Divorce is never easy, especially as you face a newly divided family and the possibility of losing your home. Many people respond in ways that can cause long-term repercussions. Hiring an experienced divorce attorney can help you avoid many common mistakes, but you should also read further to understand the importance of every action you take.
Ask a Divorce Attorney: 7 Mistakes to Avoid During a Divorce
1. Making Emotion-Based Decisions
It is entirely normal to experience a range of emotions during divorce, including anger, grief, and guilt. You should not, however, let these emotions drive your decisions or actions. Doing so can negatively impact you both now and in the future.
To illustrate, a person may react in anger and make unreasonable demands during the divorce. They might request the marital home, all of the home’s furnishings, and both cars. Acting in this way will only delay the proceedings and increase tension between you and your spouse. It is far healthier to speak with a therapist or counselor who can help you manage emotions and make responsible decisions during the divorce.
2. Emptying Joint Bank Accounts
Some partners empty joint bank accounts to get the jump on their spouses. This is another move, however, that can have far-reaching consequences. The judge overseeing your case may perceive you as dishonest. Your spouse will likewise know the assets are missing and wage a search mission to find them. This can delay the conclusion of your case and lead to higher attorney fees.
Hiding assets, especially money, can destroy your relationship with your spouse and children. You will likely be forced to account for and even return the money at some point. The bottom line is you should leave joint accounts intact until your divorce attorney or judge indicates otherwise. In the meantime, you can open a new individual account and use that for routine spending.
If you’re worried about marital assets as you and your spouse separate, you should retrieve and copy all recent financial documents. Inventory and photograph home furnishings and belongings. You might also meet with a financial planner who can help you prepare for the future.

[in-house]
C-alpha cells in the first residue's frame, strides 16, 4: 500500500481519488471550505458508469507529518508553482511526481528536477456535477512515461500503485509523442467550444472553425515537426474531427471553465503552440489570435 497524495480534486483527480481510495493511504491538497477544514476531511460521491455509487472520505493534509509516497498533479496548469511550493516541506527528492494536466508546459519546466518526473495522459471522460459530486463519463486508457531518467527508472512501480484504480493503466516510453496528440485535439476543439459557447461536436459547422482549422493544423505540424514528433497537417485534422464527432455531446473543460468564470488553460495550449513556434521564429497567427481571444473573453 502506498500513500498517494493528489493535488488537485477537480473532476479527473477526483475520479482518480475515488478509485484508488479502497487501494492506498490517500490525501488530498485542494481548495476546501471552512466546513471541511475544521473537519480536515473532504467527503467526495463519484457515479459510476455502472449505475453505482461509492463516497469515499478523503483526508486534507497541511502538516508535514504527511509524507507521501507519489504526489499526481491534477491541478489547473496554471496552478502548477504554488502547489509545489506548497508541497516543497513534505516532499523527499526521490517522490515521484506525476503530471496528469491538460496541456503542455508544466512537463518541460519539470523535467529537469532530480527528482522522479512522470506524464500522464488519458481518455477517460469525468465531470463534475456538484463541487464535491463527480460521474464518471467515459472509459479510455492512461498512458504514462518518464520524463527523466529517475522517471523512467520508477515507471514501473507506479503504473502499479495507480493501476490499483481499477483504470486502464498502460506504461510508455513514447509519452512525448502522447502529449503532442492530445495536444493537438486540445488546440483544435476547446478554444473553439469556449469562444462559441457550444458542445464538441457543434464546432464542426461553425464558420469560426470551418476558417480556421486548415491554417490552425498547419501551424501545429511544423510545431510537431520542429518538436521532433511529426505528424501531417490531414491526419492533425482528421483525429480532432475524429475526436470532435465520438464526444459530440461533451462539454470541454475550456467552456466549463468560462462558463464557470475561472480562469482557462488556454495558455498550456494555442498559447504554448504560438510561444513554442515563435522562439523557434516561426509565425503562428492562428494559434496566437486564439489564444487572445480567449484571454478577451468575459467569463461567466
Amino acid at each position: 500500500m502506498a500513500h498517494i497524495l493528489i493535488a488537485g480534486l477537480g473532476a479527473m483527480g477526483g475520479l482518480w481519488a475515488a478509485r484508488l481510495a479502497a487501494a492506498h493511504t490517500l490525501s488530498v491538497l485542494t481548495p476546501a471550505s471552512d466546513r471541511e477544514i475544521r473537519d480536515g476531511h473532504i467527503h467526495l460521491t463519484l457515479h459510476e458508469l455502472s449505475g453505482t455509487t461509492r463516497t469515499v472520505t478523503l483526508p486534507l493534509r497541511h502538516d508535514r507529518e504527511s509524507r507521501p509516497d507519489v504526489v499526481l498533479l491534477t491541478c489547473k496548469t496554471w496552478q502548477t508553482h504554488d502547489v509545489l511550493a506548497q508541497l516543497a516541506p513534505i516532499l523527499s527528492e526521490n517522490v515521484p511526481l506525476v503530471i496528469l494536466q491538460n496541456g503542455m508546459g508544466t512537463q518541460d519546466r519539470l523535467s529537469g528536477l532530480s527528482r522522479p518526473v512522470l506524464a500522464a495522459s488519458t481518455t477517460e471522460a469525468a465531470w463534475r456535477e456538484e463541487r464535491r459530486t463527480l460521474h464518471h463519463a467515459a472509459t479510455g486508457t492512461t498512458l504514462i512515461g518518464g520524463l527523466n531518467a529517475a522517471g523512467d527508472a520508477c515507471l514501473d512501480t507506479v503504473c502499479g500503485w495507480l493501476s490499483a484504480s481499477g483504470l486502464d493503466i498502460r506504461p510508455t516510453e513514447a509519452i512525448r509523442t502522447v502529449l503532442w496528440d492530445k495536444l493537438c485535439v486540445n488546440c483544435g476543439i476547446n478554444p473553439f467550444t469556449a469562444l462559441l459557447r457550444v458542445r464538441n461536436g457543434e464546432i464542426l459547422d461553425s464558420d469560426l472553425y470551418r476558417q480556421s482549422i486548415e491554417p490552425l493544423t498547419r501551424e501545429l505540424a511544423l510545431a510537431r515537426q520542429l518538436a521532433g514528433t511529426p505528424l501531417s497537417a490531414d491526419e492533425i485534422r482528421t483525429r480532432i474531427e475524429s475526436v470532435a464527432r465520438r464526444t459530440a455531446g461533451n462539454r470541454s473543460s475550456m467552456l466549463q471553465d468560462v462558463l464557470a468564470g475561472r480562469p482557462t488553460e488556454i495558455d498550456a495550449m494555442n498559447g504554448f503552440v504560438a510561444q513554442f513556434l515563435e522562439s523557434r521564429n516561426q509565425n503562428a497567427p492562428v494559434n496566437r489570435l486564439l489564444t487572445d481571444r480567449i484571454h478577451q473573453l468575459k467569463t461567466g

3. Ignoring Tax Implications
A divorce settlement commonly involves the award of child and spousal support as well as the division of marital assets. As with any agreement that calls for the specific allocation of money and assets, it’s important to consider all potential tax implications. This is especially true if your settlement stipulates the division of pension or retirement plans. Failing to consider every possible scenario may leave you with significantly devalued assets or support payments.
4. Failing to Communicate with Your Spouse
In some divorce cases, a spouse is so aggressive that it’s impossible to speak with them. They turn discussions into fights and use verbal threats or abuse to get what they want. An attorney can intervene in such situations and communicate with your spouse for you.
If, however, your spouse is willing to talk productively, it’s in your best interest to do so. The most beneficial settlement agreements are crafted by spouses who directly discuss what they want. Maintaining an open dialogue with your spouse can also save you the stress of a lengthy, protracted court battle.
5. Dating Again Too Quickly
Many attorneys agree the number one mistake people make in divorce is dating again too soon. It’s best to not get romantically involved with another person until your divorce is final. Your spouse may use your new relationship against you in the proceedings, and quickly introducing children to a new love interest can confuse them. Children tie their identities to their families. If that bond feels unstable, kids may respond with destructive behaviors.
6. Misleading Your Attorney
Even Houston’s top family divorce lawyer can only work with the information you provide. Failing to disclose all the facts of your case, or giving false information, can irreparably harm your divorce settlement.
It’s much better to be open and honest with your attorney, even about issues that have caused shame or embarrassment in the past. Your lawyer is bound by confidentiality and will not pass judgment. Instead, they will fight to protect your rights, but to do so effectively, they must be able to trust your word.
7. Forgetting to Change Your Will or Estate Plan
You want to ensure your will is always current within your legal rights. This framework shifts over time, however, especially with the occurrence of significant life events. It is, therefore, crucial you change your will or estate plan as soon as you file for divorce or the final decree is signed. You can then rest easy knowing your true wishes will be executed upon your death, and your loved ones will appreciate the time you took to create a new plan.
Your divorce is just that: your situation to control without allowing others to interfere. Only you will have to live with the decisions you make, and by avoiding common mistakes, you can look forward to a bright future. Remember to set aside your emotions, consider all tax implications, and speak honestly with your attorney. Also, wait to date, communicate with your spouse, and leave joint bank accounts intact until you’re advised to do otherwise.